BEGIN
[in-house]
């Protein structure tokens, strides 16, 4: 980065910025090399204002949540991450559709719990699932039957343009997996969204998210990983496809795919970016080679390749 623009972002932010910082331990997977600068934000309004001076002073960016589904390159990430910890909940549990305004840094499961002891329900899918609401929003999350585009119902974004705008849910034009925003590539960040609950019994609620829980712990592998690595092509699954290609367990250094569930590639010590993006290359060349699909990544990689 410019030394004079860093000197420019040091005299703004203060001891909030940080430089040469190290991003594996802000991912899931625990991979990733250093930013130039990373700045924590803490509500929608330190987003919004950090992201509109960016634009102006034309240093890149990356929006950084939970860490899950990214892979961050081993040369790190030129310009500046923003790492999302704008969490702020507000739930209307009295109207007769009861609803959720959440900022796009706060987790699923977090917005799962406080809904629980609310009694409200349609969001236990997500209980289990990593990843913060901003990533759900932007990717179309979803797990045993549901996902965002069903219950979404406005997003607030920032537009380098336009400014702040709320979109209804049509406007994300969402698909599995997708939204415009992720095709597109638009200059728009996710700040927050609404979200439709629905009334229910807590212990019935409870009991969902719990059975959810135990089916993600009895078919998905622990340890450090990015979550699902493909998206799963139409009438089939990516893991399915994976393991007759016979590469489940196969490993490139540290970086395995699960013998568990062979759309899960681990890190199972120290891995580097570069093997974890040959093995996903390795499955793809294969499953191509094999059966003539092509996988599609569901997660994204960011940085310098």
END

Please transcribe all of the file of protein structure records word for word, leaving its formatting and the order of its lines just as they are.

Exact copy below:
[in-house]
């Protein structure tokens, strides 16, 4: 980065910025090399204002949540991450559709719990699932039957343009997996969204998210990983496809795919970016080679390749 623009972002932010910082331990997977600068934000309004001076002073960016589904390159990430910890909940549990305004840094499961002891329900899918609401929003999350585009119902974004705008849910034009925003590539960040609950019994609620829980712990592998690595092509699954290609367990250094569930590639010590993006290359060349699909990544990689 410019030394004079860093000197420019040091005299703004203060001891909030940080430089040469190290991003594996802000991912899931625990991979990733250093930013130039990373700045924590803490509500929608330190987003919004950090992201509109960016634009102006034309240093890149990356929006950084939970860490899950990214892979961050081993040369790190030129310009500046923003790492999302704008969490702020507000739930209307009295109207007769009861609803959720959440900022796009706060987790699923977090917005799962406080809904629980609310009694409200349609969001236990997500209980289990990593990843913060901003990533759900932007990717179309979803797990045993549901996902965002069903219950979404406005997003607030920032537009380098336009400014702040709320979109209804049509406007994300969402698909599995997708939204415009992720095709597109638009200059728009996710700040927050609404979200439709629905009334229910807590212990019935409870009991969902719990059975959810135990089916993600009895078919998905622990340890450090990015979550699902493909998206799963139409009438089939990516893991399915994976393991007759016979590469489940196969490993490139540290970086395995699960013998568990062979759309899960681990890190199972120290891995580097570069093997974890040959093995996903390795499955793809294969499953191509094999059966003539092509996988599609569901997660994204960011940085310098």